Abstract: English comparatives and superlatives are typically formed by adding –er and –est to adjectives, respectively (e.g., tall-taller-tallest). Yet there are exceptions involving suppletion (good-better-best). Surveying more than 300 languages, Bobaljik (2012) observes the ‘Comparative-Superlative Generalization’ (CSG): if the comparative degree is suppletive (good-better), the superlative is also suppletive (best), and if the superlative degree is suppletive, then so is the comparative; thus AAA and ABB are possible patterns, but *ABA and *AAB are not. According to Bobaljik, certain types of meaning, including the superlative, cannot be expressed monomorphemically. Structurally, the superlative always contains the comparative: [[[Adj]Comp]Sup]. Building on a poverty of the stimulus argument, Bobaljik proposes that the CSG is a linguistic universal. This leads us to predict that people may adhere to the CSG even for forms that they have not encountered before. Indeed, adults have been shown to follow the CSG when producing novel forms (Donegani 2016); but adults have learned suppletive patterns like good-better-best. We turn to children, who have considerably less experience with suppletion. The results of three experiments reveal that 4-year-olds, despite having less experience with suppletive forms than adults, are similarly sensitive to the CSG in their production and comprehension of novel comparatives and superlatives – providing additional support for Bobaljik's universal morphological constraints.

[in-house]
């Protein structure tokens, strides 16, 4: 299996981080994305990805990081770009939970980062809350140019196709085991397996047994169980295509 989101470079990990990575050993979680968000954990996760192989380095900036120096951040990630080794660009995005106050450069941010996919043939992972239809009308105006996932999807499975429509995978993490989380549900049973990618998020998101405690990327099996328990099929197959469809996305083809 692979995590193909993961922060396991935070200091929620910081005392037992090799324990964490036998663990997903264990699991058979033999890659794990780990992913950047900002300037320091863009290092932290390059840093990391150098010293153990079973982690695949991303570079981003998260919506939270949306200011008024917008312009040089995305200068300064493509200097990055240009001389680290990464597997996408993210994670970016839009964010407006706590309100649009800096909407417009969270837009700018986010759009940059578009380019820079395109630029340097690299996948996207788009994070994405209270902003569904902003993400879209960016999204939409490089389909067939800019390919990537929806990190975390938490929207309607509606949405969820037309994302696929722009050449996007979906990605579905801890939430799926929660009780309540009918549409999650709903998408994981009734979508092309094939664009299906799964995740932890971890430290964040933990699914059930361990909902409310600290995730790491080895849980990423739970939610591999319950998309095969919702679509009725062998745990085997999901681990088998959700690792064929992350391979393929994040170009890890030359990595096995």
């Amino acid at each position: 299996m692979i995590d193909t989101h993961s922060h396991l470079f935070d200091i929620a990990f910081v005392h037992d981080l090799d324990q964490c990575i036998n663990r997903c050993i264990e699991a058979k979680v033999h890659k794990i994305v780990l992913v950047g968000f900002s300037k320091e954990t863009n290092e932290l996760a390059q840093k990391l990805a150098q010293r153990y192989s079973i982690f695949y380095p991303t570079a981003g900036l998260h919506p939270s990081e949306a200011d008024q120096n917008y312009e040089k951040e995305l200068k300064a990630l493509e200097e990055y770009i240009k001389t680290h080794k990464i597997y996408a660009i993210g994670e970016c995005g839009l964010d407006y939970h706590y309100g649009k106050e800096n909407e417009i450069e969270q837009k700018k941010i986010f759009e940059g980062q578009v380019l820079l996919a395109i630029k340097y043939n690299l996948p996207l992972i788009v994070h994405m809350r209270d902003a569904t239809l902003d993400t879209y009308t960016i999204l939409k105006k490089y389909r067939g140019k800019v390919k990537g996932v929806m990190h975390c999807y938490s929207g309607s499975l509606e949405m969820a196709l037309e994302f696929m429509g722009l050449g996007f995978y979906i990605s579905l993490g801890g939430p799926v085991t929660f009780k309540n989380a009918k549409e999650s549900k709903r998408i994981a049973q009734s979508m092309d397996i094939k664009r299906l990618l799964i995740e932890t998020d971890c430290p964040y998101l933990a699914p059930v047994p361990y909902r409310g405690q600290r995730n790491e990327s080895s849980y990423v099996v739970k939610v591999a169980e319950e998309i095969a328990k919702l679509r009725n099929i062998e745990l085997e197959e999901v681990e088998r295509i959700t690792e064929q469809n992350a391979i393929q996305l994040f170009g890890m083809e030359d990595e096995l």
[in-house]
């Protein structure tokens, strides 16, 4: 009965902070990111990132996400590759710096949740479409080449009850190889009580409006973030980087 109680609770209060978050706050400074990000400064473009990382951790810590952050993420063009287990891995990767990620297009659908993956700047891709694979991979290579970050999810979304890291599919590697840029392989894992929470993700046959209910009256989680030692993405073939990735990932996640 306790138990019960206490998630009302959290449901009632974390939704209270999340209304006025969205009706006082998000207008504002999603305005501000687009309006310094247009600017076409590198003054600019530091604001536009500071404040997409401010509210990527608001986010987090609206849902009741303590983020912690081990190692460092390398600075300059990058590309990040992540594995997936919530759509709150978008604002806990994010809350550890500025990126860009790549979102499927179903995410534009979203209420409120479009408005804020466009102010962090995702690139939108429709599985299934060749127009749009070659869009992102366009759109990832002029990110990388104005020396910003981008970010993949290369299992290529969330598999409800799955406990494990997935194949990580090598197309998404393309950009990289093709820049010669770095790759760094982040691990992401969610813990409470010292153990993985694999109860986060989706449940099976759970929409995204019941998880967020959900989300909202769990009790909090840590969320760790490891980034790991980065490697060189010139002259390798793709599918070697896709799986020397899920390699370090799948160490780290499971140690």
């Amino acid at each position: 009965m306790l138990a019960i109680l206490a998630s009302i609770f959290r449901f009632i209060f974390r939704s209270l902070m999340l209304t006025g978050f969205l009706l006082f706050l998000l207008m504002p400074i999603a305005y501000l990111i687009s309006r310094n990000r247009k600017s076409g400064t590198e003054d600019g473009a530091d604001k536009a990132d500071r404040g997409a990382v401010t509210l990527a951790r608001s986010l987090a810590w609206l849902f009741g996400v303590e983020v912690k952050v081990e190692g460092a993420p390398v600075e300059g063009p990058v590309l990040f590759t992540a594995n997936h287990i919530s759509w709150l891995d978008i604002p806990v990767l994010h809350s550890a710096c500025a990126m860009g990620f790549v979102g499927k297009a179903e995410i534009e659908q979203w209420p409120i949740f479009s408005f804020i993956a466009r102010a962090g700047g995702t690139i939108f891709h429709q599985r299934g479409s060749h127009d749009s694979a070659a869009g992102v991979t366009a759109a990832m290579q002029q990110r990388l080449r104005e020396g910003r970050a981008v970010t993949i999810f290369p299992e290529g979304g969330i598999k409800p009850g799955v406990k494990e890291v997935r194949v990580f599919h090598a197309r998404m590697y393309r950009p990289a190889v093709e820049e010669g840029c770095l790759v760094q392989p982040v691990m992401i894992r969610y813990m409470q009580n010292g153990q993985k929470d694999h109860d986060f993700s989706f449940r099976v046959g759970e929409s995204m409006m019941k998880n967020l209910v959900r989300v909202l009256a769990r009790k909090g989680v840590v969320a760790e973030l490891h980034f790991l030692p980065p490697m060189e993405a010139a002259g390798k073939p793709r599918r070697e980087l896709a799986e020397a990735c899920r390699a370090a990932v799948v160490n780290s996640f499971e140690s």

Speaker bio: Dr. Lyn Tieu completed her PhD in Linguistics at the University of Connecticut in 2013. She then completed a postdoctoral fellowship in the Laboratoire de Sciences Cognitives et Psycholinguistique at the Ecole Normale Supérieure in Paris, France, followed by a postdoctoral fellowship in the Centre for Excellence in Cognition and its Disorders (CCD) at Macquarie University. Lyn’s research focuses primarily on children’s acquisition of syntax, semantics, and pragmatics. Many of her projects have investigated children’s production and comprehension of different kinds of sentence structures, their understanding of logical expressions, and their ability to make inferences that go beyond the literal meanings of the sentences that they hear.